apposition


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Related to apposition: bone apposition

apposition

placing together or bringing into proximity; juxtaposition; the addition of one thing to another thing: The new parking structure was built in apposition to the library. In grammar, a syntactic relation between expressions having the same function and relation to other elements in the sentence, with the second expression identifying the first: John, my old boyfriend, showed up at my wedding. The phrase, my old boyfriend, is in apposition with John.
Not to be confused with:
opposition – resistance; antagonism or hostility; those opposing or protesting something or someone: The opposition is getting more votes.

ap·po·si·tion

 (ăp′ə-zĭsh′ən)
n.
1. Grammar
a. A construction in which a noun or noun phrase is placed with another as an explanatory equivalent, both having the same syntactic relation to the other elements in the sentence; for example, Copley and the painter in The painter Copley was born in Boston.
b. The relationship between such nouns or noun phrases.
2. A placing side by side or next to each other.
3. Biology The growth of successive layers of a cell wall.

[Middle English apposicioun, from Latin appositiō, appositiōn-, from appositus, past participle of appōnere, to put near; see apposite.]

ap′po·si′tion·al adj.
ap′po·si′tion·al·ly adv.

apposition

(ˌæpəˈzɪʃən)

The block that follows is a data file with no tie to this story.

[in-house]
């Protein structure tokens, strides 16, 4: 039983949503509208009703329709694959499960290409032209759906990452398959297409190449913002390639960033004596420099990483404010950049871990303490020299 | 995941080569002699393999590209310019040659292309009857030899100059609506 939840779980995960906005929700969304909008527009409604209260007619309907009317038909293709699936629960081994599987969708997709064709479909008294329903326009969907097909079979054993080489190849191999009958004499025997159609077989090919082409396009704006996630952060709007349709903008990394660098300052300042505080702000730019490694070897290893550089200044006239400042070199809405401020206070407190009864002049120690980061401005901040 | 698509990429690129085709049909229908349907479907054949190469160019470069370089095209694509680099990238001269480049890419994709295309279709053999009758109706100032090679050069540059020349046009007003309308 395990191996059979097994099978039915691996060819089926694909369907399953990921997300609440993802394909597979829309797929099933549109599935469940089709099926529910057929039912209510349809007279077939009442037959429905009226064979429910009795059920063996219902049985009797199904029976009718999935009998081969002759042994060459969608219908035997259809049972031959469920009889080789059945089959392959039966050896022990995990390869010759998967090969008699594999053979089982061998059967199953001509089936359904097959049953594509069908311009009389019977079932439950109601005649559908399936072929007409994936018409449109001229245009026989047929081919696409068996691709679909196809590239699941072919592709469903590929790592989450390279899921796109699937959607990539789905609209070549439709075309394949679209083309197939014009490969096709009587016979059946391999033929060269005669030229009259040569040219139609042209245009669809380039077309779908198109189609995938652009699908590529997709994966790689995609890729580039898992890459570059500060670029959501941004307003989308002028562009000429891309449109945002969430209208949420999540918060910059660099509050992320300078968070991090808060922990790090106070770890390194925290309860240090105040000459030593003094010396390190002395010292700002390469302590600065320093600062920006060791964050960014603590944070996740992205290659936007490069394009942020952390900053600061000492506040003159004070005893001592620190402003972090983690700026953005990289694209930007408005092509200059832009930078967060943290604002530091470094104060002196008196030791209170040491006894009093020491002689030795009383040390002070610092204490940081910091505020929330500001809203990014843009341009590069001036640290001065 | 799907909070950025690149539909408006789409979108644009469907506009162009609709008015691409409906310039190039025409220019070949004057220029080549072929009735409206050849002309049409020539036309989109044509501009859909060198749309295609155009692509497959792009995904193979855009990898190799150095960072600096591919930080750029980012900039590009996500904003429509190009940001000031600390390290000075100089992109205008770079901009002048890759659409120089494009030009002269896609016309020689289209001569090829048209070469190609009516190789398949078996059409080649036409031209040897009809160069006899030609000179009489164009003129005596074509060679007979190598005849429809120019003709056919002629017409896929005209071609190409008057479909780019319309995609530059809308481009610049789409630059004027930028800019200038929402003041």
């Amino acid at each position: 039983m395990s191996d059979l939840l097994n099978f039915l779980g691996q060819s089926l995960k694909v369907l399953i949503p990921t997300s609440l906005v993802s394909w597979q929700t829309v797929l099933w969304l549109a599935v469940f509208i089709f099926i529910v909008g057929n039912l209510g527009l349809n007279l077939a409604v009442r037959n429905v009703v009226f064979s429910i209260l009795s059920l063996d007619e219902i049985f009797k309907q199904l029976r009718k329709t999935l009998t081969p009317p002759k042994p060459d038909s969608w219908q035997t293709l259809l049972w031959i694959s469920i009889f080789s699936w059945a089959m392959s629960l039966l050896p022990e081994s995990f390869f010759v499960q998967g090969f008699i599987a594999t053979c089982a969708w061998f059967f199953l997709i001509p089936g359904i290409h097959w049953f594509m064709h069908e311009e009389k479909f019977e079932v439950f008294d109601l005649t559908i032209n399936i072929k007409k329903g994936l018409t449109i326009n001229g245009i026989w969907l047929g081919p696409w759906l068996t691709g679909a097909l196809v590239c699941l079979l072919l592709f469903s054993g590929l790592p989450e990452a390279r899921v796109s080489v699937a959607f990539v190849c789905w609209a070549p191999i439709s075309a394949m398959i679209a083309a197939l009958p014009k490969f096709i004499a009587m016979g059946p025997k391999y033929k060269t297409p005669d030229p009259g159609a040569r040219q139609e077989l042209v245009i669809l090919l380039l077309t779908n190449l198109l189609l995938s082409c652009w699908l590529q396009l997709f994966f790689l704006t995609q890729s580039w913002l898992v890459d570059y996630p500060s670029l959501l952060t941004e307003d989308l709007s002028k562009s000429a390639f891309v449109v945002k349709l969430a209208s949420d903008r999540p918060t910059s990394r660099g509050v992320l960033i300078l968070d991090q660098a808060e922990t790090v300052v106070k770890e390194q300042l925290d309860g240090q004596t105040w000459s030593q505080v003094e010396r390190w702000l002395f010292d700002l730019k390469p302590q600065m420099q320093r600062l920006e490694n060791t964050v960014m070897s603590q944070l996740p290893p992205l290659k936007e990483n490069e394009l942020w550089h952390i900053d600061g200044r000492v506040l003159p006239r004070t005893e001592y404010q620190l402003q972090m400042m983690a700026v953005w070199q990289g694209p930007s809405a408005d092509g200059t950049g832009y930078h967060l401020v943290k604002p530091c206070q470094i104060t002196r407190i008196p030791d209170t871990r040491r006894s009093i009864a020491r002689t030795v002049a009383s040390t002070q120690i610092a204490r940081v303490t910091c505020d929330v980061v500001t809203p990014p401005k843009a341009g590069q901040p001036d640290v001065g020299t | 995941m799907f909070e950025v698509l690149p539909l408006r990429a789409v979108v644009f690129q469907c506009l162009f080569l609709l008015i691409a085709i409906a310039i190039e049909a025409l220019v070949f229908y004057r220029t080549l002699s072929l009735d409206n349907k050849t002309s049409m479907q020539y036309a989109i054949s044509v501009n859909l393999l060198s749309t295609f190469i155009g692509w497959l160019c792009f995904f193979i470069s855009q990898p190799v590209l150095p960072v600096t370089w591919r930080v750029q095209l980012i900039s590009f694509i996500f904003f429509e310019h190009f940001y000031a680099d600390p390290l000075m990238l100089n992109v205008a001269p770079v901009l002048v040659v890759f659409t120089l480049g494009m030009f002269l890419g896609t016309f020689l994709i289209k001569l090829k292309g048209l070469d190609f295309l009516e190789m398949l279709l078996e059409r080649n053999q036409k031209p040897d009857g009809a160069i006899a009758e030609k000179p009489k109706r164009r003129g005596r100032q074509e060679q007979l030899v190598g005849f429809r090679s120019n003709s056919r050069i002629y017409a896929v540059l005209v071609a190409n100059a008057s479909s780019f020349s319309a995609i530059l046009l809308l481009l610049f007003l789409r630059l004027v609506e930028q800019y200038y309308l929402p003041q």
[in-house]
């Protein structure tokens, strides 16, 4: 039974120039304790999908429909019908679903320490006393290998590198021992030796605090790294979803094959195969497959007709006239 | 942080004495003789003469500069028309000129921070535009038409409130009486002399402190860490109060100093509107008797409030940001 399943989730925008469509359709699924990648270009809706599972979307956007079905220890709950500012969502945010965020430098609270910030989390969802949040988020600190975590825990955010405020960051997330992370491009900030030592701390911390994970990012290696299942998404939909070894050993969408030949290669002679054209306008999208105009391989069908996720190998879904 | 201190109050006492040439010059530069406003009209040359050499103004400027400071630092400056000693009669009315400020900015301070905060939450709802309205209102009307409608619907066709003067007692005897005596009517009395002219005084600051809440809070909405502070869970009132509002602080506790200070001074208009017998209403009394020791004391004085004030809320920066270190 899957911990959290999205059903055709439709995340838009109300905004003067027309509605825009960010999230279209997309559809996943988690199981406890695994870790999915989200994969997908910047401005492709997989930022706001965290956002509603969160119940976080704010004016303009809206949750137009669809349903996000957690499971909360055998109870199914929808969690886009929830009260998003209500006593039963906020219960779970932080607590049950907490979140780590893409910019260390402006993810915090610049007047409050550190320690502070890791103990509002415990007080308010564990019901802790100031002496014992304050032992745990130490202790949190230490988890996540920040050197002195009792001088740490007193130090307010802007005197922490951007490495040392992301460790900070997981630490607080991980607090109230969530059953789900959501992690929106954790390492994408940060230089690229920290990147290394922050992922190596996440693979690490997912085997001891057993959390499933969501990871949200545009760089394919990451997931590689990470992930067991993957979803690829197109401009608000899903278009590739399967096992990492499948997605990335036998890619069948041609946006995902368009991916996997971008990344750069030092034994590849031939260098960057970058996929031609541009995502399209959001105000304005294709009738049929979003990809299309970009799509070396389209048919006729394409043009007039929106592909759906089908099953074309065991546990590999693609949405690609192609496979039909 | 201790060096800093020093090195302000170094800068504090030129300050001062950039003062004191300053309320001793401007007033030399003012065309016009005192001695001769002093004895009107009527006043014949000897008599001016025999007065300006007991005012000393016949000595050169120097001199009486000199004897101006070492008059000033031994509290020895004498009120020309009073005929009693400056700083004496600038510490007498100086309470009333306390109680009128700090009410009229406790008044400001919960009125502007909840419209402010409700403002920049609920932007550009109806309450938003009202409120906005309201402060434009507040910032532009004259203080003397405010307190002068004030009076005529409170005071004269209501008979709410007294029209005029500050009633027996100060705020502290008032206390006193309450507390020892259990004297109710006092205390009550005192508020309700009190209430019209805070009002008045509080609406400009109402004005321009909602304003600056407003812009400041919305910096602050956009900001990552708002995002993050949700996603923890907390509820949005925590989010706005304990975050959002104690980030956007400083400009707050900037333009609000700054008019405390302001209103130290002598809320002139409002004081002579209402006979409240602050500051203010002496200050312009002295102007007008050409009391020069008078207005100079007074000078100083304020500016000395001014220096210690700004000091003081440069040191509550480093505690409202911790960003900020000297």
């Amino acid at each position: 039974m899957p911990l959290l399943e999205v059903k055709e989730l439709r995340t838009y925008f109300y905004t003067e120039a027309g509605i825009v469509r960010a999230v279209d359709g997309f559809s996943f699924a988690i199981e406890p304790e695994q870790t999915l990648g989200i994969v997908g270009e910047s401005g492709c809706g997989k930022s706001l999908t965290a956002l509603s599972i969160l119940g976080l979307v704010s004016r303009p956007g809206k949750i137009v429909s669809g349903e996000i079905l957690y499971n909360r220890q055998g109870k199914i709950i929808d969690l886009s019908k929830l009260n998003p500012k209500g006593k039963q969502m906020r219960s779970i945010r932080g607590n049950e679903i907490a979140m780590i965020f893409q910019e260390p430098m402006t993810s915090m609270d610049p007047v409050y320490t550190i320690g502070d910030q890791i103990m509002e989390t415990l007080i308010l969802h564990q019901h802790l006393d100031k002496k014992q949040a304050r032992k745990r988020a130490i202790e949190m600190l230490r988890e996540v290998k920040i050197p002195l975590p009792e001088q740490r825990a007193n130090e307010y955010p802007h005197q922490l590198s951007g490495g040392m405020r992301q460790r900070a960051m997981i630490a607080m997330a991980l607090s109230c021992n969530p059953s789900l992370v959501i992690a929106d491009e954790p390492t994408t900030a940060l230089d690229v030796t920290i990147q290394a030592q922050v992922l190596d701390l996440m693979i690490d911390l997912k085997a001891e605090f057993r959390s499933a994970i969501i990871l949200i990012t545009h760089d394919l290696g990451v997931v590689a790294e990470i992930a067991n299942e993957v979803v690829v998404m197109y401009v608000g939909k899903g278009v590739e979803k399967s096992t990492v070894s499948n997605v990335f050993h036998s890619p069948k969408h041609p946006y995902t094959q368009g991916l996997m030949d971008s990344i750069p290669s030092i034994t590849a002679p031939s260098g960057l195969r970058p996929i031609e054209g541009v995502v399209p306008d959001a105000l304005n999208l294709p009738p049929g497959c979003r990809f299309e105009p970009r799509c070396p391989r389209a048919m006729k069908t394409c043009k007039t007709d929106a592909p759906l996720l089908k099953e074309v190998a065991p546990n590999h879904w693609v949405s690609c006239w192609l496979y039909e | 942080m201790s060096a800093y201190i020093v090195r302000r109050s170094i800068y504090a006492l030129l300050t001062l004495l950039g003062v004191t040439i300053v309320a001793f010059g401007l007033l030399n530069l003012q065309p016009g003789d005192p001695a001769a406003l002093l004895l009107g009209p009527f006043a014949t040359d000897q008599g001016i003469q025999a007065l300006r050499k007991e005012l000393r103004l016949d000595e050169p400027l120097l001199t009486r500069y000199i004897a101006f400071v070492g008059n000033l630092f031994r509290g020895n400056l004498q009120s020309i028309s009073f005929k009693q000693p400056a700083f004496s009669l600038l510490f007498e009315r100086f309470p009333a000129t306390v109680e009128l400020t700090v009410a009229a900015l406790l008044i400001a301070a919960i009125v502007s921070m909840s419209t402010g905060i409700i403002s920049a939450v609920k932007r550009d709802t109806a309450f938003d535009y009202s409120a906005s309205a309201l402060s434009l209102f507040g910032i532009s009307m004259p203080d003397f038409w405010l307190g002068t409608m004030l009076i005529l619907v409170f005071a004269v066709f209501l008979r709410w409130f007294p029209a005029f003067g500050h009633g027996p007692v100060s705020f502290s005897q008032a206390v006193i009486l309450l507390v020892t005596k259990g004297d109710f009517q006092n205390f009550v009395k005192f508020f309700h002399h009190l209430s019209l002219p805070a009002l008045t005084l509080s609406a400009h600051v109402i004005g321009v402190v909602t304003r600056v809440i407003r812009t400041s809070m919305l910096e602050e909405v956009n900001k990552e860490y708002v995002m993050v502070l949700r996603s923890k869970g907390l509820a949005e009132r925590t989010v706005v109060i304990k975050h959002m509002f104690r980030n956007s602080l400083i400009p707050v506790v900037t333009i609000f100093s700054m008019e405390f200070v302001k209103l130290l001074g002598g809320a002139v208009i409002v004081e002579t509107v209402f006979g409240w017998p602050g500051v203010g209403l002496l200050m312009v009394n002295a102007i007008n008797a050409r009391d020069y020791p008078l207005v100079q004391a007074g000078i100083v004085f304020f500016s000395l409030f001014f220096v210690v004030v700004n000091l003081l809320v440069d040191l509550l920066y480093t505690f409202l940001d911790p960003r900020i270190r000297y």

n
1. a putting into juxtaposition
2. (Grammar) a grammatical construction in which a word, esp a noun phrase, is placed after another to modify its meaning
3. (Biology) biology growth in the thickness of a cell wall by the deposition of successive layers of material. Compare intussusception2
ˌappoˈsitional adj

ap•po•si•tion

(ˌæp əˈzɪʃ ən)

n.
1. the act of placing together or bringing into proximity.
2. the addition of one thing to another thing.
3. a grammatical relation between expressions, usu. consecutive, that have the same referent and the same relation to other elements in the sentence, as between our first president and Washington in Washington, our first president, was born in Virginia.
[1400–50; late Middle English < Late Latin appositiō]
ap`po•si′tion•al, adj.
ap`po•si′tion•al•ly, adv.

apposition

A grammatical construction in which one noun or noun phrase explains another immediately next to it, for example, in “Picasso, the painter.”
ThesaurusAntonymsRelated WordsSynonymsLegend:
Noun1.apposition - a grammatical relation between a word and a noun phrase that follows; "`Rudolph the red-nosed reindeer' is an example of apposition"
limiting, qualifying, modification - the grammatical relation that exists when a word qualifies the meaning of the phrase
2.apposition - (biology) growth in the thickness of a cell wall by the deposit of successive layers of material
biological science, biology - the science that studies living organisms
growing, growth, ontogenesis, ontogeny, maturation, development - (biology) the process of an individual organism growing organically; a purely biological unfolding of events involved in an organism changing gradually from a simple to a more complex level; "he proposed an indicator of osseous development in children"
3.apposition - the act of positioning close together (or side by side)apposition - the act of positioning close together (or side by side); "it is the result of the juxtaposition of contrasting colors"